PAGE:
Elie Wiesel’s Night is one of the most impacting books I have ever read. When I first read it in 1995, I saw a face of the Holocaust for the first time. I knew the facts of it, but Night helped me to see the human element of it. And, for the first time, I started to think about the idea of how a good God could allow such atrocities and evil. After reading the book in one sitting on the couch on my apartment, I had new categories opened to the world and to my faith.
Night chronicles Elie’s struggle not against Hitler or Mengele or Himmler, but rather with God Himself. Wiesel’s book captures the human questions of theodicy, justifying a good God with evil in the world. It brings up questions that I’m sure I’ll think about for the rest of my life.
This book also showed me the way to God as well: how can we call Hitler or the extermination camps evil unless there is such a thing as absolute goodness? To condemn the Nazis is to say that there is a principle of goodness that they did not meet. If good and evil are only products of society, why do we consider the Nazi German society evil? Who are we to say that what they did was wrong unless a universe principle was trespassed? If there is a universal good, then there is a universal author if that principle, as well. In this way, the Holocaust points a way to a good God in the universe.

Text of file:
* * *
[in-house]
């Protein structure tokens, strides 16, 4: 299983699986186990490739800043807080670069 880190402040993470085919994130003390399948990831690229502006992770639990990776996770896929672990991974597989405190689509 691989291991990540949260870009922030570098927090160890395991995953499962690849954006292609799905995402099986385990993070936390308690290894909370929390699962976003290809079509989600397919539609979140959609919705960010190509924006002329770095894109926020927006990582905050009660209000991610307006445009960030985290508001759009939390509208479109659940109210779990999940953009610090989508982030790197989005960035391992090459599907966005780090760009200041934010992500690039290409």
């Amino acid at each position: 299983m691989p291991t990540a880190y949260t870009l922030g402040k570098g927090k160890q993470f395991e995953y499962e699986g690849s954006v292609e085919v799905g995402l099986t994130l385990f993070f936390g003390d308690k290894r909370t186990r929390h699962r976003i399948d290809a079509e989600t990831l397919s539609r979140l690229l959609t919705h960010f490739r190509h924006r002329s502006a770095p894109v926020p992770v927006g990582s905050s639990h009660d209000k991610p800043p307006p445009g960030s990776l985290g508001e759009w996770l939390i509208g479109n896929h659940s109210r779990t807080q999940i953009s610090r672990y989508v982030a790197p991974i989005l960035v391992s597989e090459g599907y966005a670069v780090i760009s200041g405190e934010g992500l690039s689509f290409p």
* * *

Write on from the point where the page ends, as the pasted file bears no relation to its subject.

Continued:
After Night, I read many of Wiesel’s books. In 1998, I attended Boston University and took a class with Professor Wiesel: The Literature of Albert Camus. That semester was the best educational experiences that I’ve had. (Ask me about my office meeting with Wiesel when we discussed C. S. Lewis or the failed card trick I attempted to show him in class).
I am currently teaching Night in my Honors 10th grade literature class, and students enjoy it. It strikes me as particularly important now as kids are prone to hold the “whatever works for you” principle of morality. Night shows that morality is not something that society can simply create and the rest of the work should accept blindly. Isn’t that how the Holocaust happened?